Clarence Moriwaki is founder and past president of the Bainbridge Island Japanese American Exclusion Memorial in Washington State. It is the site where the first Japanese Americans were taken from their communities and put into concentration camps during World War II.
In total, 120,000 people of Japanese descent were placed in concentration camps on U.S. soil when the Pacific War broke out. The first 227 people—two-thirds of them American citizens—were rounded up and removed from Washington’s Bainbridge Island on March 30, 1942.
Decades later, in 1988, the United States would formally apologize for the internment, acknowledging that there was no military need for the removal and that the actions were based in fear and racial prejudice.
“The opposite of love isn’t hate, the opposite of love is fear.”
“Bainbridge Island is an incredibly peaceful place. Because it was a small island, everybody worked together. There wasn’t a bridge. You had to get along with your neighbors. And because the children went to school together, all the races mixed. Swedes, Japanese, Filipinos, Norwegians— people got along and got together. It was an example of what America is supposed to be, a melting pot of cultures.
Then the war broke out and there was an incredible divide. It brought out the worst in us. It brought out fear and racial prejudice. It was a little different on Bainbridge Island. On the day Pearl Harbor happened, Walt and Millie Woodward, publishers of the local newspaper, editorialized that war had broken out, but cautioning that these are our still friends and neighbors.
President Roosevelt signed Executive Order 9066 on February 19, 1942. It set in motion a forced exclusion. A month and a week later, Civilian Exclusion Order #1 was posted all over Bainbridge Island. It said: All people of Japanese ancestry will be taken away in six days.
When Roosevelt signed that order, Congress was either mute in its acceptance or goading him on. People who opposed the order were noticeable because they were the exception.
Yet when we started this project to build a national historic site, we had unanimous votes every time. Our city council on Bainbridge Island supports it and the county commission, but the state legislature also unanimously supported this project. East, west, urban, rural, red, blue, every corner of the state said this should happen. Contrast that with 70-plus years ago when it was the other way around. It’s an incredible thing that time can heal.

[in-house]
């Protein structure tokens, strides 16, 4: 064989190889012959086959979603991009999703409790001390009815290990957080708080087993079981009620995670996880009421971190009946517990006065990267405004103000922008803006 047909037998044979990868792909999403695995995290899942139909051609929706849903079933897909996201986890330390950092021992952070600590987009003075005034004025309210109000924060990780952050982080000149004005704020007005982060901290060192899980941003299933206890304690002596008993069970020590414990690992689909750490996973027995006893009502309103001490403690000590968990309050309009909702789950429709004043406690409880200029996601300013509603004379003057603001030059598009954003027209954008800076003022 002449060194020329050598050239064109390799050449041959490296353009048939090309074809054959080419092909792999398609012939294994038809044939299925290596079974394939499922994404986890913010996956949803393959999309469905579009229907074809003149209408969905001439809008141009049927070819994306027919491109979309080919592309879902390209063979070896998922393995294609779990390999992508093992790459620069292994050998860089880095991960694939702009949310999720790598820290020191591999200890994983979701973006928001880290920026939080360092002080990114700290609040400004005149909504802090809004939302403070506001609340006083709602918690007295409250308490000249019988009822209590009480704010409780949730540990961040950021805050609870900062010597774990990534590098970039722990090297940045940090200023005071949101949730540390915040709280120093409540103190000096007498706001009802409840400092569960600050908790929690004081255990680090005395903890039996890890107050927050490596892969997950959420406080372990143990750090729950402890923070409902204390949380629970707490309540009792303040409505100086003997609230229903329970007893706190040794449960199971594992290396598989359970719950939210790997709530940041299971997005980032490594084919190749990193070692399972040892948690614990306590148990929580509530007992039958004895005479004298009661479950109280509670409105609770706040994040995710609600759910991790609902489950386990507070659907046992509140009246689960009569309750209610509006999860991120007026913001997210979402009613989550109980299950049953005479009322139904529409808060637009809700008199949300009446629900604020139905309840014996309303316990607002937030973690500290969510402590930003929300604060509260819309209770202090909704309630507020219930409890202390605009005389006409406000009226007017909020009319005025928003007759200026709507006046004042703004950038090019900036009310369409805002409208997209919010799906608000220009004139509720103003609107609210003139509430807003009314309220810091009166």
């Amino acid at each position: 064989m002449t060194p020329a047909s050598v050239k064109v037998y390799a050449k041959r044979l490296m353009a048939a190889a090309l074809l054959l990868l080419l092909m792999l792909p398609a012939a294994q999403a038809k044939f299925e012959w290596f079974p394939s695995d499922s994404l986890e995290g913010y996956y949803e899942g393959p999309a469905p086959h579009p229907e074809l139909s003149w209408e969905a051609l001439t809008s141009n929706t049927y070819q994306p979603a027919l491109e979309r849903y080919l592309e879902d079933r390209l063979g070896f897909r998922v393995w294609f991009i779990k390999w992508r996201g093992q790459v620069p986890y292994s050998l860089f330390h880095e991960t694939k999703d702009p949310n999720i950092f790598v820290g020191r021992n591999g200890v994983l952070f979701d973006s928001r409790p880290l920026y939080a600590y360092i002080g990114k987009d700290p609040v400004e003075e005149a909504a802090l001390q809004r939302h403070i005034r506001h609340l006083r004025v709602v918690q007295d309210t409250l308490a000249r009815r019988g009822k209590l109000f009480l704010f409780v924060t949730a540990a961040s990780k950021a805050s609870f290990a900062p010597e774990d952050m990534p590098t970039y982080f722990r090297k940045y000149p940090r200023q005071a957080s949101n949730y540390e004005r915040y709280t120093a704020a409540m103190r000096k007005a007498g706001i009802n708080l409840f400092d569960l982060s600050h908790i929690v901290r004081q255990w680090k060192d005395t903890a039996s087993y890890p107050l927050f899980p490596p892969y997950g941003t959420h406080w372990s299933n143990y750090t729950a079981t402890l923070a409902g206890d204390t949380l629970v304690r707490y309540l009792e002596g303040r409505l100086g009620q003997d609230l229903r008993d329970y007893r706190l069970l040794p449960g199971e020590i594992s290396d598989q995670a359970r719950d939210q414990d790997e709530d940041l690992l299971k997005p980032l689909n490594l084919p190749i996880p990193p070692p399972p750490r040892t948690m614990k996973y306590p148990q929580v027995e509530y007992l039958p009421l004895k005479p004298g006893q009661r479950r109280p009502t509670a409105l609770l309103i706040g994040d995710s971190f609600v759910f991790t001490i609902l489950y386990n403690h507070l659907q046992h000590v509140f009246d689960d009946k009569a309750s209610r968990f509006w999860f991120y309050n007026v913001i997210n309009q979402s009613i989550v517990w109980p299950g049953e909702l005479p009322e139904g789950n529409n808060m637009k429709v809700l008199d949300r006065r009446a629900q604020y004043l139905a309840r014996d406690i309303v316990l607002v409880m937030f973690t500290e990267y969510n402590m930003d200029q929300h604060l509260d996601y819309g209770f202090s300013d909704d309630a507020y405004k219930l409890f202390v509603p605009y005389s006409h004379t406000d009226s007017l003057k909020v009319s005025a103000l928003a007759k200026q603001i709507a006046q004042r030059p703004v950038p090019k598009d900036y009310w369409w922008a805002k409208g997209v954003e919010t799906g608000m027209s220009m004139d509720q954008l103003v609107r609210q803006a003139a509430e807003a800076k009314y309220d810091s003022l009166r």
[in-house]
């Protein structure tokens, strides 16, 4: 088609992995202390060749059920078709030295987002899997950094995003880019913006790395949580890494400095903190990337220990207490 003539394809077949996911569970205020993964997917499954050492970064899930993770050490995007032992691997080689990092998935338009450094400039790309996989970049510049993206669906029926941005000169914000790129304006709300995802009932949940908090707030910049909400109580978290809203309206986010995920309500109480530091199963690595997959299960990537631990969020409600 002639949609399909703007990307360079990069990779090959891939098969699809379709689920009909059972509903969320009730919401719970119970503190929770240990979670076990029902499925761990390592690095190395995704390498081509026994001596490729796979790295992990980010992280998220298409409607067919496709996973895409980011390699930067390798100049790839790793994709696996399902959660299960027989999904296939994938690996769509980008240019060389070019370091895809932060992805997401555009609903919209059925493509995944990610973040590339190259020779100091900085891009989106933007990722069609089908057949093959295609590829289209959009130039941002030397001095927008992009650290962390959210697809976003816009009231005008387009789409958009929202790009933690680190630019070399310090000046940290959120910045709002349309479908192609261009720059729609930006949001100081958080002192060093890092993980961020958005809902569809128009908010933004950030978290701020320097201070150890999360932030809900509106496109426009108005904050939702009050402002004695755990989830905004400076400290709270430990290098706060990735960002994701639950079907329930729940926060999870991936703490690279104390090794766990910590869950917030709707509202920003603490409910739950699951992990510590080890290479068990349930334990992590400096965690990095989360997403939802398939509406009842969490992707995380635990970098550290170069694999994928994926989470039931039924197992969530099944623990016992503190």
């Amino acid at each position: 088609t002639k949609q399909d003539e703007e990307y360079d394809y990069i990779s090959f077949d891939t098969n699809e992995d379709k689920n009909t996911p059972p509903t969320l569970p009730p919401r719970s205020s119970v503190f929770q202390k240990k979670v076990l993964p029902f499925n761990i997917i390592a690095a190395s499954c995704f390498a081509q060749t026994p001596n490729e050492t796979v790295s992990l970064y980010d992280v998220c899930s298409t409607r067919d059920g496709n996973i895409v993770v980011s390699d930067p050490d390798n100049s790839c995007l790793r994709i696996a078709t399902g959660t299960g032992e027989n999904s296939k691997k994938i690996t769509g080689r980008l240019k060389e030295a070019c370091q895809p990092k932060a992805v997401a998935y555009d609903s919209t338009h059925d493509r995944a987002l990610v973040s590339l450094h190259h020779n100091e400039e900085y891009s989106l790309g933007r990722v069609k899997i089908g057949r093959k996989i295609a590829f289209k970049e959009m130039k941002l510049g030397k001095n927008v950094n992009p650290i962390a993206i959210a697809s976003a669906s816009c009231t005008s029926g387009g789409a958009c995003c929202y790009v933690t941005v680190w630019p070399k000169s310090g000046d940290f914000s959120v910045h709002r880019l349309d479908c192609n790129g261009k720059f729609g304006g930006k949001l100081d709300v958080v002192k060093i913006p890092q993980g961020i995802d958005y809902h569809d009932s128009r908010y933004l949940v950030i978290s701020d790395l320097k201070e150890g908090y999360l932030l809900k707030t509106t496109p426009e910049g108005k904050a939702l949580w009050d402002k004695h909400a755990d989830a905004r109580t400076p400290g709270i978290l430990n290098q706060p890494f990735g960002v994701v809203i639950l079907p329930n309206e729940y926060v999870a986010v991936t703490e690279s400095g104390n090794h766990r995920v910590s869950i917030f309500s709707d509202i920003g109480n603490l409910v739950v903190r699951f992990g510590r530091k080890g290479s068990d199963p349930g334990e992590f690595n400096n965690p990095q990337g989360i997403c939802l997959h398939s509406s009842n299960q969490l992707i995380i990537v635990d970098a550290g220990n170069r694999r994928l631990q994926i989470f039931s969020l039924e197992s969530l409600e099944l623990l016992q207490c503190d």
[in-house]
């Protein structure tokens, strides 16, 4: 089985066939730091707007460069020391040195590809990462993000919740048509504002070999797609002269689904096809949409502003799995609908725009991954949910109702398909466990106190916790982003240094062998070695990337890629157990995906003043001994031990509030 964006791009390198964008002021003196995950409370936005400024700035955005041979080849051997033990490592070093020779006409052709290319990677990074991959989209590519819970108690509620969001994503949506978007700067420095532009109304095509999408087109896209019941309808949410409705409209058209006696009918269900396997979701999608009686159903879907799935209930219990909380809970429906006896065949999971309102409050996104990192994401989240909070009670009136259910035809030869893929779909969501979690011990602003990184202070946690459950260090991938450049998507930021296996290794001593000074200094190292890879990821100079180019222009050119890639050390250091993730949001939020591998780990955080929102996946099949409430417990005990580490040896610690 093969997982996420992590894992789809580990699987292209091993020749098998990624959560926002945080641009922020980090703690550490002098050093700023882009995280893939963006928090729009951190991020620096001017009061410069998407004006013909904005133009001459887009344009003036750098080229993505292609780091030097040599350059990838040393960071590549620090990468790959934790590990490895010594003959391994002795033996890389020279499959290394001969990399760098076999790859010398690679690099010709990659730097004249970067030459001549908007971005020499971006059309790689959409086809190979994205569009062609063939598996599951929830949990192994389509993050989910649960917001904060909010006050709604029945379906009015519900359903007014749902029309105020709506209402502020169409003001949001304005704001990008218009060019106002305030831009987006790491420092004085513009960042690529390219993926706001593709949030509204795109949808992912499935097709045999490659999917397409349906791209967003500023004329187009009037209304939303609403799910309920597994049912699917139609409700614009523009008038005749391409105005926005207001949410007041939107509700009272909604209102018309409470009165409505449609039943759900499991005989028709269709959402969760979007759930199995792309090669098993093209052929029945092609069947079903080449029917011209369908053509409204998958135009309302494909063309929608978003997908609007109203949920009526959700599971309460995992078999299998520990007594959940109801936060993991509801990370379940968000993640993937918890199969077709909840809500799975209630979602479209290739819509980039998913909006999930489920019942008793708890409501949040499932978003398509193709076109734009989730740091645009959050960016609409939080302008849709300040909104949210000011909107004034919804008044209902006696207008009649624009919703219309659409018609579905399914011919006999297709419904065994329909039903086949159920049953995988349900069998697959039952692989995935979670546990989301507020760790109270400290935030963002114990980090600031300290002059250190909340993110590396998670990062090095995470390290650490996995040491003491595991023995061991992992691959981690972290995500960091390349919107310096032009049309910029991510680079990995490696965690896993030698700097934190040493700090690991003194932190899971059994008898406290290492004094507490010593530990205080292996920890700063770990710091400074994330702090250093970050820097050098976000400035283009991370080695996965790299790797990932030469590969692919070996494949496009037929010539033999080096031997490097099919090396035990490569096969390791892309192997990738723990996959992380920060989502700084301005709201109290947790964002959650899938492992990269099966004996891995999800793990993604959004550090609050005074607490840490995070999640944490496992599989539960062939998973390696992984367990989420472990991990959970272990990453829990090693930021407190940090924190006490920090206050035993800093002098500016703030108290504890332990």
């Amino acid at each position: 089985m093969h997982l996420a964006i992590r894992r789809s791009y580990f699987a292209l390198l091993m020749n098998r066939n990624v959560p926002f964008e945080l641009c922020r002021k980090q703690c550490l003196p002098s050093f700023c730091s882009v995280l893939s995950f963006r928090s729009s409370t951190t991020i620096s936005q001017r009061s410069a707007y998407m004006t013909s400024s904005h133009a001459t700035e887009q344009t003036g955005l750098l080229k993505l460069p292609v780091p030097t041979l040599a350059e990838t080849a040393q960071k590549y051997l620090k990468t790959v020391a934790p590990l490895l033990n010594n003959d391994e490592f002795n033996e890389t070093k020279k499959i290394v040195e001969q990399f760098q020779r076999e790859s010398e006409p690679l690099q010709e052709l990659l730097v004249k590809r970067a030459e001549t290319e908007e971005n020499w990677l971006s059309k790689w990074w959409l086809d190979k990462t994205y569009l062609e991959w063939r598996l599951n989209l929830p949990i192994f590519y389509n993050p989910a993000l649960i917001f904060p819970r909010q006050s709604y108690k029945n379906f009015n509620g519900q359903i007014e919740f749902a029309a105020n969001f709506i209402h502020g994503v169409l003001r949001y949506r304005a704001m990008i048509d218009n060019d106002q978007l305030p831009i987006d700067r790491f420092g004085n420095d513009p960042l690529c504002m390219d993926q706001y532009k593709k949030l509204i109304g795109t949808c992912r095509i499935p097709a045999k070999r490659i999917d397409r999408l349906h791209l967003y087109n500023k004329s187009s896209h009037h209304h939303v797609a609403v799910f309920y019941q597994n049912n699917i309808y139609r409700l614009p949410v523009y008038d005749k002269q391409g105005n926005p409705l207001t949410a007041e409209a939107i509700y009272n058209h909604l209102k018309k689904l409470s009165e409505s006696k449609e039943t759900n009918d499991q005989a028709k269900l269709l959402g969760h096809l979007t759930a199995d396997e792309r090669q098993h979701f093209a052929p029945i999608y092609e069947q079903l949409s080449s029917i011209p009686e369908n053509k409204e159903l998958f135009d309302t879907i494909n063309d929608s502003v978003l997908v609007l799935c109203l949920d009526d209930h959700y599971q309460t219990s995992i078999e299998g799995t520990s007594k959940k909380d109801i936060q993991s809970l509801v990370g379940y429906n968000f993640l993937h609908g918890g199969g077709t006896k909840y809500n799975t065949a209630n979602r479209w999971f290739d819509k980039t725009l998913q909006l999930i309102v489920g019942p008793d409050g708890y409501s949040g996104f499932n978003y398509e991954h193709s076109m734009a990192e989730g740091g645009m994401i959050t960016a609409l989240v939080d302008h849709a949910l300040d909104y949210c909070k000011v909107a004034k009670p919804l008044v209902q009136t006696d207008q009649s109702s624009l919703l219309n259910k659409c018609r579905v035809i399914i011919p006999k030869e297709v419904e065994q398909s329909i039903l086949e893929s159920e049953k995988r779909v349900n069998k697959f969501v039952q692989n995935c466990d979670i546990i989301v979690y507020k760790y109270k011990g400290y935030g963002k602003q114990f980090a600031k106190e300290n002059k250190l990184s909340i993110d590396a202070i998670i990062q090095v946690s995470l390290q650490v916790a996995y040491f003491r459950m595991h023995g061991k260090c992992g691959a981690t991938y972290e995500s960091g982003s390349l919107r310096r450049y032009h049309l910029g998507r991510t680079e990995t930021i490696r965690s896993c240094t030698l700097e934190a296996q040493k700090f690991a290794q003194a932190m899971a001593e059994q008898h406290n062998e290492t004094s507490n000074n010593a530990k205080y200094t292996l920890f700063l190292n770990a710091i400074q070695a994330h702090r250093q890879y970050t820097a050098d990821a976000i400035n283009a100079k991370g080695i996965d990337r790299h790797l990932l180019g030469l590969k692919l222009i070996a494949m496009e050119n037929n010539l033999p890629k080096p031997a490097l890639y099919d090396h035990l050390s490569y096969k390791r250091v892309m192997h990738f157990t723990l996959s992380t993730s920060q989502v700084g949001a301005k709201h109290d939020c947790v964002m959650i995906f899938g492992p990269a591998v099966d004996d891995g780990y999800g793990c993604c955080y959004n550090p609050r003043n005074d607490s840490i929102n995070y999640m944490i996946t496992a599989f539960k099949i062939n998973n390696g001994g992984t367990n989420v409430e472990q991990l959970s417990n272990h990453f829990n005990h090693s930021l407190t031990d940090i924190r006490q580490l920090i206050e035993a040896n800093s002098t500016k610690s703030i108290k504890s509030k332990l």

Civilian Exclusion Order #1 was only for Japanese Americans. Executive Order 9066 allowed movement against any enemy in the United States, but there were no civilian exclusion orders for Italian Americans or German Americans.
Our motto here is Nidoto Nai Yoni, which means “let it not happen again.” That’s our hope. Learn from the past, and be inspired not to let it happen again.
On September 11, 2001, we were glued to the TV. The first thing that went through my mind was “I’m worried about my Arab American and Muslim friends.” There was a newsflash. They said they were going live to a mosque in north Seattle. And I thought, “Is it on fire? Is it defaced?” It was nothing of the sort. The interfaith community of Seattle made a human wall. They guarded this mosque with their bodies 24/7 for days to prevent exactly what I was afraid of. I cried. I couldn’t believe people had the courage to do that. These are eternal stories. We have to continue to tell them so we can overcome the fear and racial prejudice.
The opposite of love isn’t hate, the opposite of love is fear. We are still in a War on Terror, and our civil liberties are being forgotten. For many Arab Americans and Muslim Americans, the story’s not over. We must be vigilant.
In order for there to be peace, a country must be strong and its citizenry must be strong. People must speak out when the government says something wrong. This is something we should teach our children. When a person is getting picked on by a bully, that person is being violated. Stand up for them. There’s an entire group of people in the United States who were violated 70 years ago. Very few Americans stood up for them. So I hope this site informs people about what has happened in America. If you’re not vigilant, it can happen again.”
Clarence Moriwaki Short Audio:
Clarence Moriwaki Long Audio:
- Had you been aware of the Japanese American Exclusion Act?
- What are the conditions that allowed for this political decision?
- Can you find parallels to other similar events in history?
- Why do you think it took so long for an official apology?
- How can we correct for historic injustices?
- How do we defend against new injustices toward an entire community?
- Can you recall a time you needed to stand against injustice?
- Has your stand against injustice ever exposed you to discomfort? Fear or danger?